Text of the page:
Washington: President Joe Biden will promise Tuesday that the first bill he sends to Capitol Hill next year will be one that codifies Roe v. Wade — if Democrats control enough seats in Congress for Biden to sign abortion protections into law. That’s a big if. It’s the first time Biden has prioritized abortion legislation in this way ahead of the November midterms. Republicans are widely projected to gain control of at least the House. Abortion rights have been a key motivating factor for Democrats this year, although the economy and inflation still rank as chief concern for most voters.Also Read – Watch: Biden Offers Dating Advice To Young Girl In Viral Video. Internet Is Divided
Biden plans to make the remarks at a Democratic National Committee event in Washington. A Democratic official says the president will also make a contrast between his party and Republicans who are calling for a federal abortion ban that would punish doctors for performing the procedure. In his remarks, Biden will say that if Democrats next year are able to send Biden a law legalizing abortion nationwide, the president would sign it around the 50th anniversary of the landmark 1973 ruling, which will be in late January. Also Read – Pakistan Is The Most Dangerous Country In The World: Joe Biden
The official previewed Biden’s remarks on condition of anonymity. For the White House, it won’t be enough just to keep control of both chambers of Congress, already an uphill battle, to be able to enshrine the protections of the landmark 1973 ruling into law. The Senate would need to abolish the filibuster, the legislative rule that requires 60 votes for most bills to advance in the chamber, in order to pass an abortion measure with a simple majority of senators. Also Read – Pakistan One Of The Most Dangerous Nations In World, Says US President Joe Biden
Long resistant to any revisions to Senate institutional rules, Biden said in the days after the June decision by the Supreme Court overruling Roe in Dobbs v. Jackson that he would support eliminating that supermajority threshold for abortion bills, just as he did on voting rights legislation.
But two moderate Democrats — Sens. Kyrsten Sinema, Ariz., and Joe Manchin, W.Va. — support keeping the filibuster. Sinema has said she wants to retain the filibuster precisely so any abortion restrictions backed by Republicans would face a much higher hurdle to pass in the Senate.
Democratic Senate candidates in Pennsylvania and Wisconsin — the party’s two best chances to flip seats currently held by Republicans — have both said they support eliminating the filibuster in order to pass abortion legislation. Pennsylvania Senate candidate John Fetterman has actively campaigned on being the 51st vote for priorities such as legalizing abortion, codifying same-sex marriage protections, and making it easier for workers to unionize — all measures that would otherwise be blocked by a filibuster in the Senate.
Abortion — and proposals from some Republicans to impose nationwide restrictions on the procedure — have been a regular fixture of Biden’s political rhetoric this election cycle, as Democrats seek to energize voters in a difficult midterm season for the party in power in Washington.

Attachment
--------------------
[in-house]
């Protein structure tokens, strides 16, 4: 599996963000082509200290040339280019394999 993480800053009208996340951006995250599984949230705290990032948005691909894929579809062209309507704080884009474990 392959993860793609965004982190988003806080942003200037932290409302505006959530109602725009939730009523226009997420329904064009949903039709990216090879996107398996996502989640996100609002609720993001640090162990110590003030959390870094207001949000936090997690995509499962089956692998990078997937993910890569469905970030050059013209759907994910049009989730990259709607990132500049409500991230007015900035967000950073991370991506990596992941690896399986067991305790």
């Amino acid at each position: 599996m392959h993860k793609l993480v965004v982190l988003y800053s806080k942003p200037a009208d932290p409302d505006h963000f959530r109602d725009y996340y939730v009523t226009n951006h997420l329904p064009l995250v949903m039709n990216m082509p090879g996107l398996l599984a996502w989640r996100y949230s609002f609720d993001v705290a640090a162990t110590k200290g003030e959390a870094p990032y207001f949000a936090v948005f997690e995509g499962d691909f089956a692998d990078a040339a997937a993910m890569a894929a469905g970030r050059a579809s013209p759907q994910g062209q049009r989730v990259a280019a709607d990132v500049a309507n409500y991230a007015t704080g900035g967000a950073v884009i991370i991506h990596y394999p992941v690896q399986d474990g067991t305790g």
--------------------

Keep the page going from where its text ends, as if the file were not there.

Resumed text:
In fundraisers and in political speeches, Biden has vowed to reject any abortion restrictions that may come to his desk in a GOP-controlled Congress. He has also urged voters to boost the Democratic ranks in the Senate so enough senators would not only support reinstating abortion nationwide, but would be willing to change Senate rules to do it.
“If you give me two more Democratic senators in the United States Senate, I promise you, I promise you we’re going to codify Roe,” Biden said at a Democratic National Committee rally in Washington last month. “We’ll once again make Roe the law of the land. And we’ll once again protect a woman’s right to choose.”
Court decisions and state legislation have shifted — and sometimes, re-shifted — the status of abortion laws across the country. Currently, bans are in place at all states of pregnancy in 12 states. In another, Wisconsin, clinics have stopped providing abortions though there’s dispute over whether a ban is in effect. In Georgia, abortion is banned at the detection of cardiac activity — generally around six weeks and before women often know they’re pregnant.
Meanwhile, codifying Roe remains a broadly popular position. In a July AP-NORC poll, 60% of U.S. adults said they believe Congress should pass a law guaranteeing access to legal abortion nationwide.
Even with the economy dominating so much of the midterm discourse, abortion has been a touchstone in high-profile contests from Ohio to Arizona, especially as Democrats try to trap Republicans between their most ardent anti-abortion base voters who want absolute or near-total bans and a majority of U.S. adults that wants at least some legal access to elective abortions.
For instance, in Georgia, Republican Senate nominee Herschel Walker went so far in his only debate against Sen. Raphael Warnock, a Democrat, as to deny his previous support for a national abortion ban with no exceptions. Despite Walker’s previous statements captured on video, he insisted Warnock misrepresented his position. Walker said in the debate that he backs a Georgia statute outlawing abortion after six weeks of pregnancy – an effective ban for some women because it’s so early they don’t yet know they’re pregnant. The law includes exceptions for later abortions in cases of rape, incest and involving health risks to a woman.
Warnock, meanwhile, avoided direct questions about whether he’d support any abortion limits, instead turning the question to Walker’s position.